The buildup leading up to superstorm Sandy was met by many along the East Coast with skepticism. We’ve all heard these doomsday scenarios before, but rarely has the storm matched the hype. As such, many residents ignored the warnings to fill up their gas tanks and gas cans in preparation for power outages and fuel supply disruptions.
As we all know now, Sandy was an epic storm for the ages that left a trail of destruction from Maryland to Maine and all points in between. This caused major power outages affecting homes and businesses for days, which spurred extreme panic from consumers.
Runs on gasoline were essentially unprecedented as customers waited six hours or more at gas stations for the next supply truck to arrive. Lines stretched back, in some cases, three miles. Customers took to Twitter for help finding gas stations with fuel supply and the shortest lines.
At a handful of stations in New York and New Jersey, cold, desperate motorists were met with extreme price increases at the pumps, culminating with one unbranded marketer in Brooklyn charging $15 a gallon.
Customers themselves took to Websites like Craigslist to gouge other customers in their time of need with gallon cans of gasoline selling for $25. I saw one guy advertising a five-gallon can for $200 “cash only.” I guess he too was being mindful of the exorbitant credit card fees charged by Visa and MasterCard.
Tensions, as you would expect, surged to a boiling point. Police reported dozens of arrests stemming from fights after customers tried to cut in line.
Controlling the Chaos
New York and New Jersey moved quickly to target station owners that inflated the price of gasoline. Dozens of stores are being investigated in New Jersey, and 13 stations in New York are likely to draw fines from the state for illegally raising prices. NACS was quick to disavow the practice.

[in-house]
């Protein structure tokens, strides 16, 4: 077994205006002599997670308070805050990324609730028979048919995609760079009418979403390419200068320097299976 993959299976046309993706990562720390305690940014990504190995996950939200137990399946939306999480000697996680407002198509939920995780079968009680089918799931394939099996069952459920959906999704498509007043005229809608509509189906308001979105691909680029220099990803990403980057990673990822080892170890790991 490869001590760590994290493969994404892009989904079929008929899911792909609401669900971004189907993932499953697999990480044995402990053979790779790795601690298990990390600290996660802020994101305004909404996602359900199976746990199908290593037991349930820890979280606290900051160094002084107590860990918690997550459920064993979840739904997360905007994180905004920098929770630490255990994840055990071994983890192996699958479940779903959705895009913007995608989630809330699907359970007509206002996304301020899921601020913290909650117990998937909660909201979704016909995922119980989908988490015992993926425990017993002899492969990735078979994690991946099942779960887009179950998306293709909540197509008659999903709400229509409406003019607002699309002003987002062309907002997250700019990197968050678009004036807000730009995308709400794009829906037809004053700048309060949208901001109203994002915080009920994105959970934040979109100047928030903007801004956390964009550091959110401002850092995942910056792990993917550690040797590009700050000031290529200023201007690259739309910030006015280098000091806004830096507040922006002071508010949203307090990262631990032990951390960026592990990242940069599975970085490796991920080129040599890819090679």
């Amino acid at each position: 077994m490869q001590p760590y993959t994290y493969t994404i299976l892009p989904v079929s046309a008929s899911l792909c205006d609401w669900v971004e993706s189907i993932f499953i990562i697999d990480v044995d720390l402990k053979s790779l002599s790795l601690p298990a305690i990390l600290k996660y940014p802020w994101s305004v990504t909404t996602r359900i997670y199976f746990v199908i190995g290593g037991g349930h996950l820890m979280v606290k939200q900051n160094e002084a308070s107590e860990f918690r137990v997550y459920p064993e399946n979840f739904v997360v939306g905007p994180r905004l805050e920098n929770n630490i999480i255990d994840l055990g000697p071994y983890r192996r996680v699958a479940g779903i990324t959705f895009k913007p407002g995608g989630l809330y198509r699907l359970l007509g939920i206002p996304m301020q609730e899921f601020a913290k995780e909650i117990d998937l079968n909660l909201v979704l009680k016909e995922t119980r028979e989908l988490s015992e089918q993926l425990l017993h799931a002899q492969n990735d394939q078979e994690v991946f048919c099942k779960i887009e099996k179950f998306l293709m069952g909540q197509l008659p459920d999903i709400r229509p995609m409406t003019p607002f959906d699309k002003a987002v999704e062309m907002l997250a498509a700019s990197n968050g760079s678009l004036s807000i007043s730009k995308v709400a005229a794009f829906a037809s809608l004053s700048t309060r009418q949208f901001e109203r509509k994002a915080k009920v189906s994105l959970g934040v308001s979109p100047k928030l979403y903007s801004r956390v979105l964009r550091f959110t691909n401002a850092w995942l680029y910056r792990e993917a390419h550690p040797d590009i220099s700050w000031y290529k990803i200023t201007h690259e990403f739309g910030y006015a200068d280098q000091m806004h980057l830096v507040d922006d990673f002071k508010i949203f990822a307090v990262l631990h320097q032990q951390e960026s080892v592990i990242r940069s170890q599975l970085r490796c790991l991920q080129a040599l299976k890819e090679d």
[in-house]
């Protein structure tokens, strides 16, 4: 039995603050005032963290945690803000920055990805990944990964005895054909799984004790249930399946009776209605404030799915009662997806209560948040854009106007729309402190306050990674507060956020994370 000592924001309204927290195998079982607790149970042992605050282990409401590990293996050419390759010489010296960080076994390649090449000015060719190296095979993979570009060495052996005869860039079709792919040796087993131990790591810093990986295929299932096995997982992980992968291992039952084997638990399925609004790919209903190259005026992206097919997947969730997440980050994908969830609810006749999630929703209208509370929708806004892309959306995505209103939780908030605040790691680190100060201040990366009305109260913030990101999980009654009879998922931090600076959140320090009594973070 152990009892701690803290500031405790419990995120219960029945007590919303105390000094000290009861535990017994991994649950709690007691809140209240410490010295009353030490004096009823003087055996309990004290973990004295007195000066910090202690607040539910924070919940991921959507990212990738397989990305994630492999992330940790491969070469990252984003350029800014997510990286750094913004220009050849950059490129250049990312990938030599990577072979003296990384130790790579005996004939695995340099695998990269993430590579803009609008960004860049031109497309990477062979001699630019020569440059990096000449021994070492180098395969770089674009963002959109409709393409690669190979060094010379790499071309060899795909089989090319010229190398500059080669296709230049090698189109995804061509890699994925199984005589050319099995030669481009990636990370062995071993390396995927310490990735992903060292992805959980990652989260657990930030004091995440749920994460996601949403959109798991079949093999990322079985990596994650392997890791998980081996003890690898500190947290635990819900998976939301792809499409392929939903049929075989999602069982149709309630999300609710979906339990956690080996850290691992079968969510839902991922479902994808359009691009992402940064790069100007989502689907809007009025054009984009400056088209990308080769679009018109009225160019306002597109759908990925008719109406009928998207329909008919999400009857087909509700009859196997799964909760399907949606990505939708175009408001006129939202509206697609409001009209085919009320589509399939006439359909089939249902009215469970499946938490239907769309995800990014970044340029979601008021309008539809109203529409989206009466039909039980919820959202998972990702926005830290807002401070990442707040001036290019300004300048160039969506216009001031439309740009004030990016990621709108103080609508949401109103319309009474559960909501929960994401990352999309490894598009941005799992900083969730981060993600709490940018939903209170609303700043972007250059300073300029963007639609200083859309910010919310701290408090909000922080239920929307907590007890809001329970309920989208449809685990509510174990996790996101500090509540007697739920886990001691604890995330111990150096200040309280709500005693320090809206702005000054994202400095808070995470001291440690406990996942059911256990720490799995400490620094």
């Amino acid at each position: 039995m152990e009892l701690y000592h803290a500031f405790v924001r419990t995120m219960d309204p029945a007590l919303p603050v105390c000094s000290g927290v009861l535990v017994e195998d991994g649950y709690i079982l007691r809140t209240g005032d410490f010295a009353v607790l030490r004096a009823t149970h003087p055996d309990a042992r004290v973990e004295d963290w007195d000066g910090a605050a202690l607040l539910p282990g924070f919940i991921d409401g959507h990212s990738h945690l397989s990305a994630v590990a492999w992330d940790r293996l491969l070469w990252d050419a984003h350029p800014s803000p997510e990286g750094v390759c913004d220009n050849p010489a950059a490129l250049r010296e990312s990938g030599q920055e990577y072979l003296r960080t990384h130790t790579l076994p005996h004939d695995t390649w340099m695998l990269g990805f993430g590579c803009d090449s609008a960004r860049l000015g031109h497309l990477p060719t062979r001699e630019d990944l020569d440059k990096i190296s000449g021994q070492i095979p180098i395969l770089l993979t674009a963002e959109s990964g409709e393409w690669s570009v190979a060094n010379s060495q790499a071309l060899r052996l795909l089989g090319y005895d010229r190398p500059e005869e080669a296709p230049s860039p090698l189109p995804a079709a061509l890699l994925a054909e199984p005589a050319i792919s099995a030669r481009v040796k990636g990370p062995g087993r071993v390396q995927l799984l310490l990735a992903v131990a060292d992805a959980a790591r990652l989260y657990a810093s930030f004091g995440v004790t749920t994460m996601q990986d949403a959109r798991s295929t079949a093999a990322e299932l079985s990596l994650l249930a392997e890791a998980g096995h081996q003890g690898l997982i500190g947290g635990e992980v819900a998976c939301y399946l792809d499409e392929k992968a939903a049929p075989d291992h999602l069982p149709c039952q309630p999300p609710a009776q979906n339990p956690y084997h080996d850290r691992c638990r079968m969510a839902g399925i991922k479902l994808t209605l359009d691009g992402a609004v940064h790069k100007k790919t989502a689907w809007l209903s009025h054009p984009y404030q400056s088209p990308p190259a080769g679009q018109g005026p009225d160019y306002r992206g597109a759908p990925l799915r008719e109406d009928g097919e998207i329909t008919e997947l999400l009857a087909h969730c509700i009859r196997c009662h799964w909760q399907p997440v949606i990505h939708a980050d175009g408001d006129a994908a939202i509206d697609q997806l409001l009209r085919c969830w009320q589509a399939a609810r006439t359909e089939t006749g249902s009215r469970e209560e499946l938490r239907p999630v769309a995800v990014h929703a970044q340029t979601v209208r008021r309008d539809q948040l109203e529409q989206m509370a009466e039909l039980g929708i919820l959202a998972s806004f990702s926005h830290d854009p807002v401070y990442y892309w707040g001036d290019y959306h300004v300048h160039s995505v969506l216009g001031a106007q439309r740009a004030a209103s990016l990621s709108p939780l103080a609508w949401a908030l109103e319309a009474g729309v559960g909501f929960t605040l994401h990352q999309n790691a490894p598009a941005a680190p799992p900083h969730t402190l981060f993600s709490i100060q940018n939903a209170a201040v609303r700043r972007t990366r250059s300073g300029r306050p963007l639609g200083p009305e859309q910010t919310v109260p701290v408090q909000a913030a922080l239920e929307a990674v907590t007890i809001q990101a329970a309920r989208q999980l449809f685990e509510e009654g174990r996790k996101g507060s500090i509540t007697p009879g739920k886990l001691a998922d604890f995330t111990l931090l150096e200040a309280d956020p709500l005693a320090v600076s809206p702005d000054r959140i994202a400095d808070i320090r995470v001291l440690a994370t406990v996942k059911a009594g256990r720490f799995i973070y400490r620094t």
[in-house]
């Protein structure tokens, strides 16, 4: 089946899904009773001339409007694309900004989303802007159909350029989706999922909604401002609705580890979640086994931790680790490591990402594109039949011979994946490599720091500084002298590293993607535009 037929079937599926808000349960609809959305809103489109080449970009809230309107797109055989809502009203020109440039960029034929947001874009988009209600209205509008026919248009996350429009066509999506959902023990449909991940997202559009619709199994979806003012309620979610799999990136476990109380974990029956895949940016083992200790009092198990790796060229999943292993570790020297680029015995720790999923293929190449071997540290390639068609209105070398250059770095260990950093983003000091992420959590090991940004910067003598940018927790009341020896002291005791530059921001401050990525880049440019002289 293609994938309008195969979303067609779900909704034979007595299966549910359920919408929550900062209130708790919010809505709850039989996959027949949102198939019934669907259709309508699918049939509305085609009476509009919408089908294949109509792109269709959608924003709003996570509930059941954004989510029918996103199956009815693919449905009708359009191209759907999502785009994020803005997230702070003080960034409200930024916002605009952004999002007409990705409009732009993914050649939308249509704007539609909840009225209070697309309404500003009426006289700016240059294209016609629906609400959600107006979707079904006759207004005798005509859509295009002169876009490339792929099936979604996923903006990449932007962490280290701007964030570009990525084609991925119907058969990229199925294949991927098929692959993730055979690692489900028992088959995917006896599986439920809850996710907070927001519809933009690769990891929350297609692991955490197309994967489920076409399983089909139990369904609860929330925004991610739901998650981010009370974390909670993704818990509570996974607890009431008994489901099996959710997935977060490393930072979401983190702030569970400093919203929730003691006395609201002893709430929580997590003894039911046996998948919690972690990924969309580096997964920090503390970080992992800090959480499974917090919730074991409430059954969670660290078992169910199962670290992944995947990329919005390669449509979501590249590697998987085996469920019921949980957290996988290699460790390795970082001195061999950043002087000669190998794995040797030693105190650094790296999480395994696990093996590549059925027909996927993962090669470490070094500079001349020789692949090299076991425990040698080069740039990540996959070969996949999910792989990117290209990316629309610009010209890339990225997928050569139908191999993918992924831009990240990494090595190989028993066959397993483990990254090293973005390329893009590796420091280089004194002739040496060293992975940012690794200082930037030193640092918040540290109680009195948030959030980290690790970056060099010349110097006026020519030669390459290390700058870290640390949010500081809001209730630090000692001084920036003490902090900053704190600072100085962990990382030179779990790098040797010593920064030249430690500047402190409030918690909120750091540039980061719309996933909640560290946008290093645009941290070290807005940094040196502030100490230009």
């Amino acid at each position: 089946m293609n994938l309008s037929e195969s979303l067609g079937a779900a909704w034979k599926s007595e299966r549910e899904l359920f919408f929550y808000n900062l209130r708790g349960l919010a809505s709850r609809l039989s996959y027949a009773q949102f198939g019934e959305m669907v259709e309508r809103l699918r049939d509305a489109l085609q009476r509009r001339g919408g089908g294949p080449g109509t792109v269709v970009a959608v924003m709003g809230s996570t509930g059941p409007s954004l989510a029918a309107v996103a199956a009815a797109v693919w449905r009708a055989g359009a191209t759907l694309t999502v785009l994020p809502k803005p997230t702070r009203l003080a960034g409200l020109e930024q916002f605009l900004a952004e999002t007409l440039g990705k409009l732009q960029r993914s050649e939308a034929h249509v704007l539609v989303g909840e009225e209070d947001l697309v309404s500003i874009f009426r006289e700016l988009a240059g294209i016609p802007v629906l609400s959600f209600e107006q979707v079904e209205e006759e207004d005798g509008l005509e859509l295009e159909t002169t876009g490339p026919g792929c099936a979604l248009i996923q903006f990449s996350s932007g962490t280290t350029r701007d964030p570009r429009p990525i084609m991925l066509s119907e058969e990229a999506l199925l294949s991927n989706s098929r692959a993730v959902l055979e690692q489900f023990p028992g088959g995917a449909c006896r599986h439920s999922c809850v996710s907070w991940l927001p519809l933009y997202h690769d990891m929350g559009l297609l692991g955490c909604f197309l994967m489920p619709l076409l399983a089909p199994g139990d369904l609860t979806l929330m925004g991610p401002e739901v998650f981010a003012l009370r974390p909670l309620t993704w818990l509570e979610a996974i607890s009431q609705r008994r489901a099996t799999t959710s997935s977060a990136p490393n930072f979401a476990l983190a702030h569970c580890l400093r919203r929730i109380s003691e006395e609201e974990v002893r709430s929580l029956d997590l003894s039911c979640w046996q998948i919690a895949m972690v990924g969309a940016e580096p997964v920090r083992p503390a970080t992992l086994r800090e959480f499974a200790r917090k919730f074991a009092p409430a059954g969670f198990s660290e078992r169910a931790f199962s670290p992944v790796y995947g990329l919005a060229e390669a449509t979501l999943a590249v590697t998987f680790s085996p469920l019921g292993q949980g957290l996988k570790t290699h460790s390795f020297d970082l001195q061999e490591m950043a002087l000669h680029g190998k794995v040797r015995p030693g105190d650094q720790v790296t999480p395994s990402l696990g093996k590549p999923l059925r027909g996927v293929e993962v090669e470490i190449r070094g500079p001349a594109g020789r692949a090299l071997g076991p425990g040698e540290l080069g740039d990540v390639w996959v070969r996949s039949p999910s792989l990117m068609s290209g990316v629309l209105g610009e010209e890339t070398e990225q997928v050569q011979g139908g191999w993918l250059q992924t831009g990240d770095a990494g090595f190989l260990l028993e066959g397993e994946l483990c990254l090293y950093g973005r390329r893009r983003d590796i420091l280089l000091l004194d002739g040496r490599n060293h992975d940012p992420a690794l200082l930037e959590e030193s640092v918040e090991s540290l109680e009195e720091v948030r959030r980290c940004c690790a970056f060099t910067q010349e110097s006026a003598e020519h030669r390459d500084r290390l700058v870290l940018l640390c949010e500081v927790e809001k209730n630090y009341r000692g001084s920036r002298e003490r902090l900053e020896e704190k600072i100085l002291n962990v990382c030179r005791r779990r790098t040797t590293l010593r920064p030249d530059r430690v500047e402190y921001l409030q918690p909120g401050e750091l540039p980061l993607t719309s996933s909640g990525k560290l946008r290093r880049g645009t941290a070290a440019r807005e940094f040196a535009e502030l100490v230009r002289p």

“The overwhelming majority of retailers make legitimate business decisions based upon real cost and market conditions in compliance with the law, and it is likely that is the case this week in New Jersey,” NACS Vice President of Communications Jeff Lenard told me during the storm. “If retailers are violating New Jersey laws, they will be held accountable.”
But while some rogue operators captured the headlines, there was also a lot of good that can be mentioned. Local companies in New Jersey, most notably Hess and Quick Chek, made the best of a bad situation by keeping customers informed and restoring some order to the madness. Hess, for example, took to Twitter to post hourly updates of its fuel supply inventory at all of its stores in the areas affected by the storm. They did this for an entire week.
Quick Chek employees were working around the clock–on backup lighting in some stores–to provide emergency personnel free hot coffee and fresh food to keep them going when times were at their worst.
The list of responsible corporate citizens in the industry is long and varied. Atlas Oil trucked in fuel from the Midwest; Sheetz, Wawa, Exxon, BP, Couche-Tard, 7-Eleven and so many others–too many to list here–stepped up with donations of money, food and bottled water. But these stories rarely make headlines, and you know what? They don’t have to. Customers know where to go in a time of need and that is the true barometer for success.
While this storm presented challenges for so many, I hope it also serves as a learning opportunity. Company leaders should take a moment to consider their emergency preparedness and ensure they have procedures in place to deal with the next Sandy. I’m sure companies like Hess and Quick Chek earned a wave of new supporters with their leadership during the storm. Don’t let that come at your expense.